IN RE ESTATE OF EUNICE KATHERINE SANDERS McCOLLUM
Session October 3, 2017
from the Juvenile Court for Dickson County No. 0308026P
Michael R. Meise, Judge
a probate case, and the parties are Decedent's children.
Appellant son filed a claim against Appellee daughter,
alleging that she mishandled the Decedent's financial
affairs, both during Decedent's life and after her death
in 2007. In 2009, the trial court appointed a special master,
who conducted two evidentiary hearings and filed two reports,
which essentially exonerated Appellee from any wrong-doing.
Two years later, the trial court ordered the Administrator of
the estate to pay certain fees and file certain applications
so that the estate could be closed, and dismissed all pending
motions filed by the parties. Appellant filed a motion to
alter or amend the judgment of the trial court that was
denied. Concluding that the Appellant did not have standing
to bring a claim against Appellee, we affirm and remand.
R. App. P. 3 Appeal as of Right; Judgment of the Probate
Court Affirmed and Remanded.
Charles Watson Cross, Nashville, Tennessee, for the
appellant, Gary McCollum.
N. Bateman and Robert T. Bateman, Clarksville, Tennessee, for
the appellees, Linda Rye, and Estate of Eunice Katherine
Armstrong, J., delivered the opinion of the court, in which
Richard H. Dinkins and W. Neal McBrayer, JJ., joined.
McCollum ("Decedent") died January 16, 2007 at the
age of 83. She is survived by her daughter, Linda Rye
("Appellee"), and her two sons Gary McCollum
("Appellant") and Mark McCollum.
March 2008, Appellee and Appellant filed competing petitions
to be appointed administrator of Decedent's estate. In
support of his petition to be appointed administrator,
Appellant alleges that Appellee acted inappropriately in
handling Decedent's financial affairs, both during
Decedent's life and after her death. Appellant's
petition requests that Appellee be required to produce
certain records and submit to questioning under oath. This is
the only relief sought against Appellee.
several delays, in June 2009, the trial court appointed a
special master to conduct a thorough review of Decedent's
assets, receipts, income, and expenditures. Appellee was
ordered to cooperate fully with the investigation. On June
15, 2010, Appellee was specifically ordered to file an
accounting of all transactions from 2004 through June 2010.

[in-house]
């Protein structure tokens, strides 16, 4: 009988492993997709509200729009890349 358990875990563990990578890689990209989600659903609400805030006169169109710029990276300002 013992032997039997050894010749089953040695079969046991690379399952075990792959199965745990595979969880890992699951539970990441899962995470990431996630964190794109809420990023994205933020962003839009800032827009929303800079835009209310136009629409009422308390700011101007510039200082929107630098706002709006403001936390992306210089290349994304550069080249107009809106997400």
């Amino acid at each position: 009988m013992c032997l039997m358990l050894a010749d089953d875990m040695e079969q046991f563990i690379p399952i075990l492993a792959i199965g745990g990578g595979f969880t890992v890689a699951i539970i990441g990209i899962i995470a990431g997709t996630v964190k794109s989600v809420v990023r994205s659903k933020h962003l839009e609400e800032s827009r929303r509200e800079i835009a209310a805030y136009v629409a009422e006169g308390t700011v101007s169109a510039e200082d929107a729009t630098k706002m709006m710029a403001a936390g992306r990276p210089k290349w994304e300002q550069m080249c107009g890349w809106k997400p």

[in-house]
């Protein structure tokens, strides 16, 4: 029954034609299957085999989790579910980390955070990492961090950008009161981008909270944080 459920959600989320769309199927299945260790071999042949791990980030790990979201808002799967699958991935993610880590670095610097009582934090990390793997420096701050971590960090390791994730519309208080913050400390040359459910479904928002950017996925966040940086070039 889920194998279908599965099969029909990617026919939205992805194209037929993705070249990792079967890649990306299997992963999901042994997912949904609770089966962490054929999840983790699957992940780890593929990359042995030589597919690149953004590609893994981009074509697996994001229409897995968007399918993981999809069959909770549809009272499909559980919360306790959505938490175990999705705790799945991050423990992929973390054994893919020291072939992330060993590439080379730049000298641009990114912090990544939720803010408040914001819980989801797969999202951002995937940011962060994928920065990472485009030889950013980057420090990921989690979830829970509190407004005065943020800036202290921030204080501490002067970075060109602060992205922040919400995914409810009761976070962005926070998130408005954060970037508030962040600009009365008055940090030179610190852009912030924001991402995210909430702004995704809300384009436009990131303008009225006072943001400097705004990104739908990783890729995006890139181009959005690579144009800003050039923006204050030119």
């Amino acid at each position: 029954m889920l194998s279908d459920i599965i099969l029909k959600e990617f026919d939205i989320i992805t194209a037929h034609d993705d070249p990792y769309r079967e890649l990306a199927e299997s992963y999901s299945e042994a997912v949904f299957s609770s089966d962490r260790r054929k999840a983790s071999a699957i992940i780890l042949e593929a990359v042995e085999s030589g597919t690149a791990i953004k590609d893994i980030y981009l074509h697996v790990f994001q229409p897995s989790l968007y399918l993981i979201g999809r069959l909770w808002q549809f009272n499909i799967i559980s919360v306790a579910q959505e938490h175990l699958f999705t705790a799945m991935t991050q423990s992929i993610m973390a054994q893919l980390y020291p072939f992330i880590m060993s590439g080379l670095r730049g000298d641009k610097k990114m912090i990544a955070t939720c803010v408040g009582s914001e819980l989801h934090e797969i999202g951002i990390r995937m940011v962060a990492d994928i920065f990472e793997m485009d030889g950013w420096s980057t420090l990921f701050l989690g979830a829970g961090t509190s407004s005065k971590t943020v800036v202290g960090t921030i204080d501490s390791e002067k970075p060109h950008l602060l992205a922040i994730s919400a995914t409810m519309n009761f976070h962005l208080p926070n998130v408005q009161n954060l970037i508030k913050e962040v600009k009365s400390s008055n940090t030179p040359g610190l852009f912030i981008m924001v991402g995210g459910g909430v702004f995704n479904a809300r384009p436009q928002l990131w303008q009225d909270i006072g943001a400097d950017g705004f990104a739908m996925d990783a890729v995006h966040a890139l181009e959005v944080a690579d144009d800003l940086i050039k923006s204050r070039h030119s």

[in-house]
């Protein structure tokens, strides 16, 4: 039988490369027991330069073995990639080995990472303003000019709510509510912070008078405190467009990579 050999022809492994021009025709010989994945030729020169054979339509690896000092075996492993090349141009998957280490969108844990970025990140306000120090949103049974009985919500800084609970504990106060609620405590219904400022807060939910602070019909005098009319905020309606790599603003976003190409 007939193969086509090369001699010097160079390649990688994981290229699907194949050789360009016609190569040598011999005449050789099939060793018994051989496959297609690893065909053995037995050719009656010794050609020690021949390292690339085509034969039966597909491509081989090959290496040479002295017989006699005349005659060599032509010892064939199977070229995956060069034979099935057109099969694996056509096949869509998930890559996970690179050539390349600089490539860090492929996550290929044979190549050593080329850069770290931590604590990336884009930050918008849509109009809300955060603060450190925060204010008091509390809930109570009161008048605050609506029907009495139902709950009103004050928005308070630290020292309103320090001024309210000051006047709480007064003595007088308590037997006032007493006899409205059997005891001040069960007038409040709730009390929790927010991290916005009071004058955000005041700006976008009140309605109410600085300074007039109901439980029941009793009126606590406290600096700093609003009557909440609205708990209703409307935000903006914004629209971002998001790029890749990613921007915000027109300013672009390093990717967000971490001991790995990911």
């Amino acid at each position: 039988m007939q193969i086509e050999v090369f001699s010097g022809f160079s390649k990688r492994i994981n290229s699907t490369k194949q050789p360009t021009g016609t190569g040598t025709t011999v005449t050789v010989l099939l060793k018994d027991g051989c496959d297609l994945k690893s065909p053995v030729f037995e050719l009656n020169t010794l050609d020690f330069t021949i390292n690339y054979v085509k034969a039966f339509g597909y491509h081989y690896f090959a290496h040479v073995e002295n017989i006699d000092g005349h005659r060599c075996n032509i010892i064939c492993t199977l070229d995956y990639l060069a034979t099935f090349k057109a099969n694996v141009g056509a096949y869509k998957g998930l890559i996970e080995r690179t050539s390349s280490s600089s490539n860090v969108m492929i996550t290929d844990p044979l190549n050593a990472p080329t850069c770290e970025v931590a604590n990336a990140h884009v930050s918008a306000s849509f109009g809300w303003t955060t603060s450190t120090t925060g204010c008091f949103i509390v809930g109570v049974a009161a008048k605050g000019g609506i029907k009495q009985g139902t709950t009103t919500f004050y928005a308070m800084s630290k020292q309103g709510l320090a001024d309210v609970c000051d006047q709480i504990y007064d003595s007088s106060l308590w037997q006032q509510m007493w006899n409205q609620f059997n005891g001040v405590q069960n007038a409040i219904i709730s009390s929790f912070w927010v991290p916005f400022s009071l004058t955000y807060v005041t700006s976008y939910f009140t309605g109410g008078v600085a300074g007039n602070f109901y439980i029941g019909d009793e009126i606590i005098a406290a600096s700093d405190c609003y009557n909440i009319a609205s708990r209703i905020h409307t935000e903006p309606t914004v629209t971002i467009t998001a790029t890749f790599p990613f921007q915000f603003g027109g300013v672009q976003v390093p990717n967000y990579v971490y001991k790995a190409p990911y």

Appellee filed her accounting on August 19, 2010. The special
master conducted two evidentiary hearings and filed two
reports, which essentially exonerated Appellee from any
first trial judge recused himself from the case on December
1, 2010 and was replaced by Judge Anthony Sanders. In August
2012, Judge Sanders appointed Kyle Sanders (no relation) as
administrator of Decedent's estate. In October 2012, the
Administrator filed a motion requesting a forensic accountant
to help complete the task. In January 2013, Appellant filed a
"motion" agreeing to Administrator's request
for a forensic accountant so long as the accountant did not
come from Dickson County and the fees were charged to
Appellee. In his motion, Appellant also requested to be
appointed as co-administrator. In March 2013, Appellee filed
a motion to dismiss pursuant to Tennessee Rule of Civil
Procedure 12.02. In her motion, Appellee argues that all of
Appellant's filings should be stricken due to
Appellant's lack of standing to pursue claims against
Appellee. Although Appellant filed a lengthy response to the
motion to dismiss, he did not address the issue of standing.
October 2, 2014, the trial court conducted a hearing, in
which the Administrator testified that any bank accounts
relevant to the case were jointly owned by Appellee and
Decedent with right of survivorship. Additionally, the
Administrator determined that, to help her parents, Appellee
deposited more of her own funds in the accounts than she
withdrew. The trial court entered a judgment on October 27,
2014, finding that the estate was solvent and that the only
remaining property subject to administration of the estate
was approximately $33, 000, which consisted of rents
collected after Decedent's death. The trial court ordered
that certain payments be made to the special master and the
Administrator and that the remaining balance be divided
equally among the Decedent's three children. The trial
court specifically found that the administration of the
estate "was being hampered by ...